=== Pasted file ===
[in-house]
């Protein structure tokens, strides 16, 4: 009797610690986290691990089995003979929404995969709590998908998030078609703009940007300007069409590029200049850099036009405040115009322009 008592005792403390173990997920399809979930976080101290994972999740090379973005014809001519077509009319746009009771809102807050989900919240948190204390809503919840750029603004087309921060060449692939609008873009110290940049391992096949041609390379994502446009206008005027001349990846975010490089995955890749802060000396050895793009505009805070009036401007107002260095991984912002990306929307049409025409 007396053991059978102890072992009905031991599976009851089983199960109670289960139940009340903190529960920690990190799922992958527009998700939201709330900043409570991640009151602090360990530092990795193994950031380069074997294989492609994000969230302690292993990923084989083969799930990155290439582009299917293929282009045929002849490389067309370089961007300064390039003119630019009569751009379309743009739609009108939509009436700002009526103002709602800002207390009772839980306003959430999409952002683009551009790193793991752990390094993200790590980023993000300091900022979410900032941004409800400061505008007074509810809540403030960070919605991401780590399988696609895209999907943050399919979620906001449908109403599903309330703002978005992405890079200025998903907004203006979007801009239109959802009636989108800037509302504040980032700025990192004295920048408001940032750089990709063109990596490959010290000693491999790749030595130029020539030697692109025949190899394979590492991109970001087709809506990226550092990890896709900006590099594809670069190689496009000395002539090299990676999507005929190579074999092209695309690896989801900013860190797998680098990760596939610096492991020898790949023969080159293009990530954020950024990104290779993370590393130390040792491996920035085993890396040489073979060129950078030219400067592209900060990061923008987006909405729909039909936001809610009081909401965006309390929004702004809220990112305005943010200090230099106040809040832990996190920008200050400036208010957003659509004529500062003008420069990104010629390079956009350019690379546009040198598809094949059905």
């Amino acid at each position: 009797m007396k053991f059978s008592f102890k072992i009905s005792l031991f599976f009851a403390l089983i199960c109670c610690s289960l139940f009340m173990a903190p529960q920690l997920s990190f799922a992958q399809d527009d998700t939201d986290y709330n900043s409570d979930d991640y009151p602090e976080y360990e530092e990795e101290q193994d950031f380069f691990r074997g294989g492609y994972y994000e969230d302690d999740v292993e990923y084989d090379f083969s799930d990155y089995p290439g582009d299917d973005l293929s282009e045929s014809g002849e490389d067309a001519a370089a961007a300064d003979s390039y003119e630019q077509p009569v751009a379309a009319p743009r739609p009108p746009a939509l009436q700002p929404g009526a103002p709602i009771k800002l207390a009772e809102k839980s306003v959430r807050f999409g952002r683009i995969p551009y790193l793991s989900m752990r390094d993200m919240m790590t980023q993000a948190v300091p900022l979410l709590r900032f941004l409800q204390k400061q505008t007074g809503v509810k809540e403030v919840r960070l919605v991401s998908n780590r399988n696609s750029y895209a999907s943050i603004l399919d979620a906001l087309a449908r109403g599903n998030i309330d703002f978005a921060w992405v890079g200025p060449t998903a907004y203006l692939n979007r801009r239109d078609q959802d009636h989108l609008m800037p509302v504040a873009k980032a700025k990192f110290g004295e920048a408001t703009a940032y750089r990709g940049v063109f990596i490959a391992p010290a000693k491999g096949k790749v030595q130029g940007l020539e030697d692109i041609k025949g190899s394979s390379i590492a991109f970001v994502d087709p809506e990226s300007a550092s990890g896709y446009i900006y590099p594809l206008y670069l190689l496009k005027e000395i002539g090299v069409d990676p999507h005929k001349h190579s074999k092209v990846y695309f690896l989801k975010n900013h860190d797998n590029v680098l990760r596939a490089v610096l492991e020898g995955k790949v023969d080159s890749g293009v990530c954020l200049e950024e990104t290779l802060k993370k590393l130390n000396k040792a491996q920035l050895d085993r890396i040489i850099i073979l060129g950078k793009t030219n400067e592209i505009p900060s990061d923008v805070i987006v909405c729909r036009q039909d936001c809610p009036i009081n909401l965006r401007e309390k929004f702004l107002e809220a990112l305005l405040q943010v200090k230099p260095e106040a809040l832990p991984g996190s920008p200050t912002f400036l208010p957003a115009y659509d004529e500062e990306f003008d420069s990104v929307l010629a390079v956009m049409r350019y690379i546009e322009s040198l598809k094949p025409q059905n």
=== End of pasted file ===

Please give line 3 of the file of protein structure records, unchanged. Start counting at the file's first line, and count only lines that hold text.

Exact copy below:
């Amino acid at each position: 009797m007396k053991f059978s008592f102890k072992i009905s005792l031991f599976f009851a403390l089983i199960c109670c610690s289960l139940f009340m173990a903190p529960q920690l997920s990190f799922a992958q399809d527009d998700t939201d986290y709330n900043s409570d979930d991640y009151p602090e976080y360990e530092e990795e101290q193994d950031f380069f691990r074997g294989g492609y994972y994000e969230d302690d999740v292993e990923y084989d090379f083969s799930d990155y089995p290439g582009d299917d973005l293929s282009e045929s014809g002849e490389d067309a001519a370089a961007a300064d003979s390039y003119e630019q077509p009569v751009a379309a009319p743009r739609p009108p746009a939509l009436q700002p929404g009526a103002p709602i009771k800002l207390a009772e809102k839980s306003v959430r807050f999409g952002r683009i995969p551009y790193l793991s989900m752990r390094d993200m919240m790590t980023q993000a948190v300091p900022l979410l709590r900032f941004l409800q204390k400061q505008t007074g809503v509810k809540e403030v919840r960070l919605v991401s998908n780590r399988n696609s750029y895209a999907s943050i603004l399919d979620a906001l087309a449908r109403g599903n998030i309330d703002f978005a921060w992405v890079g200025p060449t998903a907004y203006l692939n979007r801009r239109d078609q959802d009636h989108l609008m800037p509302v504040a873009k980032a700025k990192f110290g004295e920048a408001t703009a940032y750089r990709g940049v063109f990596i490959a391992p010290a000693k491999g096949k790749v030595q130029g940007l020539e030697d692109i041609k025949g190899s394979s390379i590492a991109f970001v994502d087709p809506e990226s300007a550092s990890g896709y446009i900006y590099p594809l206008y670069l190689l496009k005027e000395i002539g090299v069409d990676p999507h005929k001349h190579s074999k092209v990846y695309f690896l989801k975010n900013h860190d797998n590029v680098l990760r596939a490089v610096l492991e020898g995955k790949v023969d080159s890749g293009v990530c954020l200049e950024e990104t290779l802060k993370k590393l130390n000396k040792a491996q920035l050895d085993r890396i040489i850099i073979l060129g950078k793009t030219n400067e592209i505009p900060s990061d923008v805070i987006v909405c729909r036009q039909d936001c809610p009036i009081n909401l965006r401007e309390k929004f702004l107002e809220a990112l305005l405040q943010v200090k230099p260095e106040a809040l832990p991984g996190s920008p200050t912002f400036l208010p957003a115009y659509d004529e500062e990306f003008d420069s990104v929307l010629a390079v956009m049409r350019y690379i546009e322009s040198l598809k094949p025409q059905n």